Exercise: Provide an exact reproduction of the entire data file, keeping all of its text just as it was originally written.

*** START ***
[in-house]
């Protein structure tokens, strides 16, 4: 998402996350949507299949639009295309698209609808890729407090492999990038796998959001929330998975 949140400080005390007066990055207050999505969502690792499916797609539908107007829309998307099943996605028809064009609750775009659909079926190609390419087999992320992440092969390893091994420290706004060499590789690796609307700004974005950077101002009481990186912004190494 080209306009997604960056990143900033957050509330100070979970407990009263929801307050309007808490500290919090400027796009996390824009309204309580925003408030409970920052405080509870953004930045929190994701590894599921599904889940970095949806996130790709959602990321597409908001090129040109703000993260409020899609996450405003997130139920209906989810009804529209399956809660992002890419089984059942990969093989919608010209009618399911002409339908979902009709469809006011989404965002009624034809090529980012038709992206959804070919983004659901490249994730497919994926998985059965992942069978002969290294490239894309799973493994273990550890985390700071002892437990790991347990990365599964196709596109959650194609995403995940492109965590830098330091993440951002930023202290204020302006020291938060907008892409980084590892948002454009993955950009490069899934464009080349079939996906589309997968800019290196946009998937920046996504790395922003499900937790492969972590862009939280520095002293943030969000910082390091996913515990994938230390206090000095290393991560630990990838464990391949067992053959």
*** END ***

[in-house]
């Protein structure tokens, strides 16, 4: 998402996350949507299949639009295309698209609808890729407090492999990038796998959001929330998975 949140400080005390007066990055207050999505969502690792499916797609539908107007829309998307099943996605028809064009609750775009659909079926190609390419087999992320992440092969390893091994420290706004060499590789690796609307700004974005950077101002009481990186912004190494 080209306009997604960056990143900033957050509330100070979970407990009263929801307050309007808490500290919090400027796009996390824009309204309580925003408030409970920052405080509870953004930045929190994701590894599921599904889940970095949806996130790709959602990321597409908001090129040109703000993260409020899609996450405003997130139920209906989810009804529209399956809660992002890419089984059942990969093989919608010209009618399911002409339908979902009709469809006011989404965002009624034809090529980012038709992206959804070919983004659901490249994730497919994926998985059965992942069978002969290294490239894309799973493994273990550890985390700071002892437990790991347990990365599964196709596109959650194609995403995940492109965590830098330091993440951002930023202290204020302006020291938060907008892409980084590892948002454009993955950009490069899934464009080349079939996906589309997968800019290196946009998937920046996504790395922003499900937790492969972590862009939280520095002293943030969000910082390091996913515990994938230390206090000095290393991560630990990838464990391949067992053959």